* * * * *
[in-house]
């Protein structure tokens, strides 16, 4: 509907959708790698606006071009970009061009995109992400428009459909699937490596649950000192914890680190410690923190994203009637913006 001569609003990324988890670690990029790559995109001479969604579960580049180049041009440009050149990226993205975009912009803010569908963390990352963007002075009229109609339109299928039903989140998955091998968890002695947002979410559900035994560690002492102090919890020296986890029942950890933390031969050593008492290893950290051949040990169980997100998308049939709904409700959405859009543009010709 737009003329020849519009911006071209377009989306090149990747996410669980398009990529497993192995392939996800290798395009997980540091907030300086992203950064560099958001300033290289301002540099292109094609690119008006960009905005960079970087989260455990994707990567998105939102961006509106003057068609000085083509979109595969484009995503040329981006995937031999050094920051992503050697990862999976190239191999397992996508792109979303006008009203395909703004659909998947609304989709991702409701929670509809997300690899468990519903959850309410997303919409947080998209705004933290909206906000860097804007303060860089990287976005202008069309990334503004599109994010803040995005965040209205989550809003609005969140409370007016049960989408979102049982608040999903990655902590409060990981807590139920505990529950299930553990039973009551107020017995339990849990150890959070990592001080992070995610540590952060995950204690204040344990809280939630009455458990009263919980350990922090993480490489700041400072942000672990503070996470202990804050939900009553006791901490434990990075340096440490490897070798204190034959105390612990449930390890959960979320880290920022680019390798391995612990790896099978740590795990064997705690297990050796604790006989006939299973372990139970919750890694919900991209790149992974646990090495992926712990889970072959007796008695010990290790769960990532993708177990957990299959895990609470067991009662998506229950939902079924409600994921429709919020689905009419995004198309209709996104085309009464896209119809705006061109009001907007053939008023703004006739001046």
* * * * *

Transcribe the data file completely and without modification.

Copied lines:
[in-house]
């Protein structure tokens, strides 16, 4: 509907959708790698606006071009970009061009995109992400428009459909699937490596649950000192914890680190410690923190994203009637913006 001569609003990324988890670690990029790559995109001479969604579960580049180049041009440009050149990226993205975009912009803010569908963390990352963007002075009229109609339109299928039903989140998955091998968890002695947002979410559900035994560690002492102090919890020296986890029942950890933390031969050593008492290893950290051949040990169980997100998308049939709904409700959405859009543009010709 737009003329020849519009911006071209377009989306090149990747996410669980398009990529497993192995392939996800290798395009997980540091907030300086992203950064560099958001300033290289301002540099292109094609690119008006960009905005960079970087989260455990994707990567998105939102961006509106003057068609000085083509979109595969484009995503040329981006995937031999050094920051992503050697990862999976190239191999397992996508792109979303006008009203395909703004659909998947609304989709991702409701929670509809997300690899468990519903959850309410997303919409947080998209705004933290909206906000860097804007303060860089990287976005202008069309990334503004599109994010803040995005965040209205989550809003609005969140409370007016049960989408979102049982608040999903990655902590409060990981807590139920505990529950299930553990039973009551107020017995339990849990150890959070990592001080992070995610540590952060995950204690204040344990809280939630009455458990009263919980350990922090993480490489700041400072942000672990503070996470202990804050939900009553006791901490434990990075340096440490490897070798204190034959105390612990449930390890959960979320880290920022680019390798391995612990790896099978740590795990064997705690297990050796604790006989006939299973372990139970919750890694919900991209790149992974646990090495992926712990889970072959007796008695010990290790769960990532993708177990957990299959895990609470067991009662998506229950939902079924409600994921429709919020689905009419995004198309209709996104085309009464896209119809705006061109009001907007053939008023703004006739001046």